Slavery ended in the United States in 1865, but its legacy has loomed large over the nation ever since. In 1997, journalist Sana Butler set out to explore what impact slavery had on those who were only one generation removed. Her experiences are the subject of a new book, Sugar of the Crop: My Journey to Find the Children of Slaves.
Butler initially thought the focus would be slavery, and her first few interviews were framed with that in mind. But as she interviewed men and women in their 80s, 90s and older, she learned that they thought of their parents as mothers and fathers, not former slaves.
"They all had the same upbringing from their parents, the idea that 'you need to be big,'" Butler says, quoting Walter Scott, whom she interviewed in Virginia. "[He] said his mom told him, 'you need to be big, you need to get an education, you need to be somebody.'"
That reminded her of her own parents, which was something she had not expected.
What Butler expected to find was anger and hostility, or evidence of dysfunction, a result of "post traumatic slave syndrome," a term that was used a lot in the 1990s, when she began the project. "Post traumatic slave syndrome, in my mind, comes from the idea that slaves were so traumatized by their experience that they weren't able to move past it," Butler says. "[It] has been credited for violence, low-income, single-parent families and crime."
Butler found that the men and women she interviewed had not been raised by people who were traumatized. They were motivated to move forward and raise their children much the same way immigrants to the United States usually raise their sons and daughters.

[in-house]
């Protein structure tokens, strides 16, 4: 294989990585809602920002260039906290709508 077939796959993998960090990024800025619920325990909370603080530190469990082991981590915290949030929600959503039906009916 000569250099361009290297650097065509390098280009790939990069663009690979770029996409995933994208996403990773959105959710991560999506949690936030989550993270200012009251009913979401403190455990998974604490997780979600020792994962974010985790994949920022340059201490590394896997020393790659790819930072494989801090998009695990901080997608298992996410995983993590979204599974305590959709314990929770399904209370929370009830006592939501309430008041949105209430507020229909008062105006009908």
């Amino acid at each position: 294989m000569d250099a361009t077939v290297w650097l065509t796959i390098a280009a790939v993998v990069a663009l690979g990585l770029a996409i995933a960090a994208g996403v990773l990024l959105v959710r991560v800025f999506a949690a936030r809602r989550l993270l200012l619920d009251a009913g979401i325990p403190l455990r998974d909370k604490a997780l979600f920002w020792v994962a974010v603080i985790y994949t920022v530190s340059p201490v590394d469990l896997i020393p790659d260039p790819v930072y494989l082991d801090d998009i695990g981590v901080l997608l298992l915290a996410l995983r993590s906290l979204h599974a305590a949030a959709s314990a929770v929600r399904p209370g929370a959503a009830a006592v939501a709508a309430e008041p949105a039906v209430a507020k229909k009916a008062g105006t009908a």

"There was a genuine commitment to want to better their lives," she says. "They had grandiose hopes and dreams, not necessarily for themselves, but more so for their children."
Butler did find children who succeeded in big ways, like Crispus Attucks Wright, a self-made millionaire who was the second black lawyer to practice in Beverly Hills, California. His father was born a slave on a Louisiana plantation.
Above all, she found people who believed in education and family. Their stories are interwoven with her own. Butler's father was battling cancer while she was conducting the interviews. His death led her to ponder the loss of her own family history. "To this day, I don't think I will ever be able to find all of the information that my dad took to his grave," she says. "If there is one thing I encourage people to do, it is to talk to [older family members] about their history, because once they die, it is gone."
When Butler began doing interviews for her book, Sugar of the Crop, some people told her that history was already gone. "It's a generation everyone thought was dead." She considers herself fortunate that she had no trouble finding people of that generation, using black churches and senior centers in the south as her starting point.
However, because Butler was funding the project herself and had to pay as she went, she says several potential interviewees died before she could afford to travel and meet them. By the time her book went to print, she thought she had exhausted her search.
She was pleasantly surprised to discover there are more who may want to share their stories. "President Obama [named] children of slaves both in his inauguration and his acceptance speech," she says, "and I didn't find either of those [people]."
Hoping to talk with more children of slaves, Sana Butler is setting up a foundation to fund her search and travels. Time, she says, is running out.